Anger is powerful but only as a tool. I believe what the letter writer wanted the people of Ephesus to know was that we damage ourselves and those around us when we allow a relationship - or a day - to end on our anger. Anger must be walked through, but it is a landmark on the journey - not the final destination. It's a means to an end: an end of reconciliation, an end of forgiveness, an end of resurrection.

Be angry ... Do not let the sun go down on your anger

Feel your anger. Accept it. Don't apologize for a feeling. Men have been using anger to get things done for centuries. Let anger's energy empower you for justice and righteousness. 

Think of Rosa Parks. Of Malala Yousafzai.

And then when you've expressed it and felt your anger, let it melt away. Allow yourself to smile - not at anyone else, necessarily - because your smile is not for them but for you and for God. Look in the mirror at yourself and smile, wryly perhaps.

I was angry, and I am not sorry, but there is more to me than anger. I am woman. I am mommy. Hear me roar. And then give your child or your spouse or your parent or your friend or yourself a hug, because:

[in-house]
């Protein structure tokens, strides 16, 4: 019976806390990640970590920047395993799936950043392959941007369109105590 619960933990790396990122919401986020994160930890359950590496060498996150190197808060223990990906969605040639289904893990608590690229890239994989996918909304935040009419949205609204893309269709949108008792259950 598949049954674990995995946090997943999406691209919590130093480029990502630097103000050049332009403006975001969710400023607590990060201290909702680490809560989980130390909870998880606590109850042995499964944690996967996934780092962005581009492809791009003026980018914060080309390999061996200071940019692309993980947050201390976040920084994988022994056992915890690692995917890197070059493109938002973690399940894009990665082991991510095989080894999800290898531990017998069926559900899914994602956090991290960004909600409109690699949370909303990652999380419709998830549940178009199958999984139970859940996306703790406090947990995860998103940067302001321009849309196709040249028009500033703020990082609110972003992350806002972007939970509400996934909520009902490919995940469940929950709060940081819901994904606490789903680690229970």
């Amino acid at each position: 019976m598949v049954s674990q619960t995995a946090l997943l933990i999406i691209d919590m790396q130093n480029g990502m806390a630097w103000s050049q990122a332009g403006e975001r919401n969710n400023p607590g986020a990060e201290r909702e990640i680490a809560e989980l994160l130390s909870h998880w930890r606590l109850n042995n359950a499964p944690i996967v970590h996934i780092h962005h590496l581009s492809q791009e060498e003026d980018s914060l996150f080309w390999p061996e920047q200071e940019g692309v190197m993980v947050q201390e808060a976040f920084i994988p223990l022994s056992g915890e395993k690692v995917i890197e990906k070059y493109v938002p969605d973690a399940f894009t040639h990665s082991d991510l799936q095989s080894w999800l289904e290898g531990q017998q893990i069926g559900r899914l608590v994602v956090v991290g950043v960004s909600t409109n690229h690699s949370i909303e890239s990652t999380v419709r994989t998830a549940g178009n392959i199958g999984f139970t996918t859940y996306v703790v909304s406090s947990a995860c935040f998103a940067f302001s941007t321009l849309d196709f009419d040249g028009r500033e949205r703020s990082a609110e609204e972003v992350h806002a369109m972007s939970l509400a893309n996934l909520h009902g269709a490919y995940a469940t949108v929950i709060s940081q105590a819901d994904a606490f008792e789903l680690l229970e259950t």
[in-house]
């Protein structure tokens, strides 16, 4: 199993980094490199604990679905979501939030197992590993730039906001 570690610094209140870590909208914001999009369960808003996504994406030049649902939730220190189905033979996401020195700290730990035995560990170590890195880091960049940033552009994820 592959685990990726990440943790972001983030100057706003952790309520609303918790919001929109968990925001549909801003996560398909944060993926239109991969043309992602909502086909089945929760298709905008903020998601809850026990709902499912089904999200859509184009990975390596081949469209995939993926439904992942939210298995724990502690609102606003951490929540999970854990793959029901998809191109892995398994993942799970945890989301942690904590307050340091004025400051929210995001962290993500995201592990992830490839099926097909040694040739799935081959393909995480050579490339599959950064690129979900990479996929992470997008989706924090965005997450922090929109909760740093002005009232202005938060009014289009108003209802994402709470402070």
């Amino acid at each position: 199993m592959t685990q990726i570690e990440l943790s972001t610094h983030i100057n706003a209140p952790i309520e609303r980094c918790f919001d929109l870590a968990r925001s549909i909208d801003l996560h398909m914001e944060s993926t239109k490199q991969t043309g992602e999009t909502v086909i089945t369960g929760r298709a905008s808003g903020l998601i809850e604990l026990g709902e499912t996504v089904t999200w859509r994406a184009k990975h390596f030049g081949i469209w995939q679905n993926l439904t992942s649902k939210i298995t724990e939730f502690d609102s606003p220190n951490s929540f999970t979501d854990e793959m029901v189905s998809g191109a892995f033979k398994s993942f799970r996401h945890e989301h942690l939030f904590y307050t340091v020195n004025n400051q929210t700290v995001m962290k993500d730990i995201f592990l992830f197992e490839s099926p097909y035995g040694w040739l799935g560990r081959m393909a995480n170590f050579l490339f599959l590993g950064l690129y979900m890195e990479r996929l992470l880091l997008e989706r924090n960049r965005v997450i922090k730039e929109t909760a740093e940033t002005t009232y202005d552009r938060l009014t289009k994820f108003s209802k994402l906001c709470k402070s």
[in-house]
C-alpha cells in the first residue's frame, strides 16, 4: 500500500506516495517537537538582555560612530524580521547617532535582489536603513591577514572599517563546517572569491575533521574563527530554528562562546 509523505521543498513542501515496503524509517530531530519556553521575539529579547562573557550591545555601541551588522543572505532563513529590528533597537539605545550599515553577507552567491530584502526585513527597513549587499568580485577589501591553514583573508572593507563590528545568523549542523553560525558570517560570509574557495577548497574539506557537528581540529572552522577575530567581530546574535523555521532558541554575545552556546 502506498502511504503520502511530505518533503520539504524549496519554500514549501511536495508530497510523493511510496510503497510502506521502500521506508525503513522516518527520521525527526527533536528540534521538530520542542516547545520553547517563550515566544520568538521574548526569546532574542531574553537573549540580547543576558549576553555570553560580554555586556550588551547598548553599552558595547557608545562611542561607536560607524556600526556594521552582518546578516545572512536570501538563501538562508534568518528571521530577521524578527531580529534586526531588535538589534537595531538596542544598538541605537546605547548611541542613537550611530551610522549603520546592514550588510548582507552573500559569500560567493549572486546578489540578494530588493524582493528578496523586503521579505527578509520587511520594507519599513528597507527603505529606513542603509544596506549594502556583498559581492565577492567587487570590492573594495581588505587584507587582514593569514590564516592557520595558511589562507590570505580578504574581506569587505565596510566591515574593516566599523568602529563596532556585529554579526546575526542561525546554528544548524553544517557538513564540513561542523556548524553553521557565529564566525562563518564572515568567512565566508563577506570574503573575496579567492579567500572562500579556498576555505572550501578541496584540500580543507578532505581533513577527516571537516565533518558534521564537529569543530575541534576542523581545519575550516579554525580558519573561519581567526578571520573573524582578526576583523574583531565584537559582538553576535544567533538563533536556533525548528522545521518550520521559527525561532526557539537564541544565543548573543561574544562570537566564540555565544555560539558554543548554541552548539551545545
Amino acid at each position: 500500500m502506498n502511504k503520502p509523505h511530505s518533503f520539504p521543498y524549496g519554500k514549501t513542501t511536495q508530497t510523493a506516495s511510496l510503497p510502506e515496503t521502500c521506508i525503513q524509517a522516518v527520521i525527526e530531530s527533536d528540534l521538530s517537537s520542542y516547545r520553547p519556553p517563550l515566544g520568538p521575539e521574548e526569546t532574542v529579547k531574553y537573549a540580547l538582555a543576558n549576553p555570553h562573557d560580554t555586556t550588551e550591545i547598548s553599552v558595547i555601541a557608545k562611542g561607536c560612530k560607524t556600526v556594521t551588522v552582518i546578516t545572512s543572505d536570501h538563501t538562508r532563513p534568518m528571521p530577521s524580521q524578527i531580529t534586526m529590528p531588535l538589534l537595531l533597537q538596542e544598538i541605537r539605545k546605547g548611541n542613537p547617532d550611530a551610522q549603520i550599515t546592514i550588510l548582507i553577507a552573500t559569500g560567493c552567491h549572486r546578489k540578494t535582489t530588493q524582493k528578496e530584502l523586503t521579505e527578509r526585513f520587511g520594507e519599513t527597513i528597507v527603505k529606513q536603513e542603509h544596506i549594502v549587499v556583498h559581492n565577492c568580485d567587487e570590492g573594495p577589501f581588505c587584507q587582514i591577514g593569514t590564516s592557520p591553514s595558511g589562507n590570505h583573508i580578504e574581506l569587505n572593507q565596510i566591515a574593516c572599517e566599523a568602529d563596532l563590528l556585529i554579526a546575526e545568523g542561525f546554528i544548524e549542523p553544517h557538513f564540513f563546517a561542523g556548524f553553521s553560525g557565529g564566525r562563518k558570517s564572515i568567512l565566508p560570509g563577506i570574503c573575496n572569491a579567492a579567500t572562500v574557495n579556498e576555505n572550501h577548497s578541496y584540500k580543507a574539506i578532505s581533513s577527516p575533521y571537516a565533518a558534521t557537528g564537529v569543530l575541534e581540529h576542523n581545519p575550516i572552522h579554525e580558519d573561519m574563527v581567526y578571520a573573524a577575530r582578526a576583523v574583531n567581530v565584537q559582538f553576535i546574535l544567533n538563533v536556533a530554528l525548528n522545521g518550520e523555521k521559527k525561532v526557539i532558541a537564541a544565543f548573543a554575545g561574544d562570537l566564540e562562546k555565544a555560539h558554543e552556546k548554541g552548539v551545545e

"I Love You, and even when I'm not happy - even when I'm angry, or sad, or especially when I'm angry or sad but not ashamed - Love will win in the end."

Thursday, July 30, 2015

Pruning Withered Petals and Facing Death in July 2015

July is the cruelest month, with apologies to T.S. Eliot.

July is when grass and people die, when flowers wither in the afternoon heat and parents secretly count down the days until school begins and the screaming frenzy stops.

When sweat beads burn in the late afternoon sun, and air conditioners fry, and desert mouths thirst for water.

July has always seemed to me to be the longest month, though February in Chicago seemed to last 10 years.

The July days stretch into oblivion, and like the lizard darting across the scorched sidewalk in front of my path, I seek refuge in the shade and air conditioning.

In July 2015 Sandra Bland died in police custody in Waller County, Texas, and six days later Samuel Dubose was shot by a University of Cincinnati police officer during a nonviolent traffic stop.

Seven days later Bobbi Kristina Brown died, after six months in hospice care since being found face down in a bathtub, unresponsive, on Jan. 31, in much the same condition her mother Whitney Houston was found dead three years earlier.

A movement has arisen in the past year, to protest police brutality and the unjust killing of African Americans - an uncomfortable realization that the dream of Civil Rights has gone unrealized in a still-racist America. It's called Black Lives Matter, but in the summer of 2015 - life seems cheap.

White supremacist Dylann Roof shot and killed nine black Bible Study participants at Emanuel African Methodist Episcopal Church in Charleston, S.C., on June 15.